Popular posts from this blog

Safeguard the Achilles

One of the most painful tendon injuries is Achilles. But there are also ways to avoid these injuries. Here are some of them: You’ll feel a burning and piercing in the tendon above your heel and it can even make a crackling sound when you move it. Any higher up your calf and it’s more likely that you’ve strained or pulled a muscle. Rupturing your Achilles tendon is a exceptionally painful experience and you’ll know when you’ve done it. Your Achilles tendon connects your calf muscles to your heel bone and is made of thousands of individual fibers of collagen. Restricted blood flow to this area slows repair and pain will worsen if you keep training . Four important factors in healing the Achilles are: rest, ice, compression and elevation. If your tendon is harmed take a break from all weight bearing sport (except swimming) for at least 2 weeks. You can recover from mild injury in a couple of weeks but a severe one can take 5 months. In order to prevent Achilles injury in

Diabetes Food Pyramid

This diabetic food pyramid functions in a similar way to the regular food pyramid. One of the main differences is that the diabetic food pyramid focuses on limiting sugar intake . Diabetes is a disease that prohibits people from eating sugar at the same levels that they used to. This does not mean that all diabetics have to avoid sugar like vampires avoid the sun! Some people have mild cases that enable them to eat sugar once in a while. Others have to avoid it at all costs. The diabetic food pyramid is a lifesaver to many people. Just by looking at the pyramid they can tell which foods to eat and which ones not to. It also suggests serving sizes and suggestions for planning whole meals. The diabetic food pyramid has six categories of food groups. At the bottom the main group is grains, starchy vegetables, and beans. The second grouping on the diabetic food pyramid includes vegetables and fruits . The third includes diary products, meats and other sources of protein. At the t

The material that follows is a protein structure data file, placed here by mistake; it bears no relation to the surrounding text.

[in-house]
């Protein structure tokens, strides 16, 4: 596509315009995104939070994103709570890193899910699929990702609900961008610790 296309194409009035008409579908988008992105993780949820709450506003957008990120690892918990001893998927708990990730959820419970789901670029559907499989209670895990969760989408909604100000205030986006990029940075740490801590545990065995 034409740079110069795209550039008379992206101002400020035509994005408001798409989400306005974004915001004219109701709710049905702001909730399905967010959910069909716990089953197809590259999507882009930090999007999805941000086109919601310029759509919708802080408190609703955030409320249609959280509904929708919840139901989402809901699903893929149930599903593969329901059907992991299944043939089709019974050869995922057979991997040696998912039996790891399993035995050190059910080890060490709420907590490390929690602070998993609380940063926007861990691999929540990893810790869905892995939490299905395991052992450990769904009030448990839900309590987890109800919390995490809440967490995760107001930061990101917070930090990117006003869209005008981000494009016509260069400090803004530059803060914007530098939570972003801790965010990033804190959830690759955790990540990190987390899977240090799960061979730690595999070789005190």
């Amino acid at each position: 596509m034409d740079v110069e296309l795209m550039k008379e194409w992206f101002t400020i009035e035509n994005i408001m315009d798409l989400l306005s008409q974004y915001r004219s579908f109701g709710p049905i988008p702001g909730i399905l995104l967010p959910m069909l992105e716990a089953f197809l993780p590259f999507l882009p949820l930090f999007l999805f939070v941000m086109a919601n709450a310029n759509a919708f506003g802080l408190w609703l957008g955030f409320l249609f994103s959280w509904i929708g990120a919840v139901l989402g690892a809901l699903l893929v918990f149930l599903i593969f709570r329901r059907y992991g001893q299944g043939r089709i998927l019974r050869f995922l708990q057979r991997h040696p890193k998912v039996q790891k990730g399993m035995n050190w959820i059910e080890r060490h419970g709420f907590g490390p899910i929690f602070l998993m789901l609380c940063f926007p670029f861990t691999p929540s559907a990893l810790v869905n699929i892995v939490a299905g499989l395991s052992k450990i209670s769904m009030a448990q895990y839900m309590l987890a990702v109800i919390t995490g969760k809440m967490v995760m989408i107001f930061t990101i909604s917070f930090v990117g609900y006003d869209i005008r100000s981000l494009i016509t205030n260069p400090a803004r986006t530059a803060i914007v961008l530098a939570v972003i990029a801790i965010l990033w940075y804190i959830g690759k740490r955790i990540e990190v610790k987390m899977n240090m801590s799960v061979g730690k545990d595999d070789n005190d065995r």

Causes of Easy Bruising: Reasons Why People Bruise Easily

Bruising , a reddish or purple discoloration under the skin, most often results from trauma to the small blood vessels, called capillaries, but can also occur spontaneously. How and Why Bruises Occur Blood leaks out of the capillaries and accumulates under the skin, gradually absorbing over several days. Bruising most often occurs because people run into objects or experience other trauma. Most bruising is easily explained, but frequent bruising that occurs without obvious cause needs prompt investigation, since several serious diseases can cause bruising. In general, women bruise more easily than men. How Aging Increases the Risk of Easy Bruising Bruising increases as people age for several reasons. Skin thins as people age and the capillaries become more fragile. The layer of fat that cushions blood vessels and protects them from injury becomes thinner as well. Older people often take medications and supplements that thin the blood and contribute to easy bruising. Visi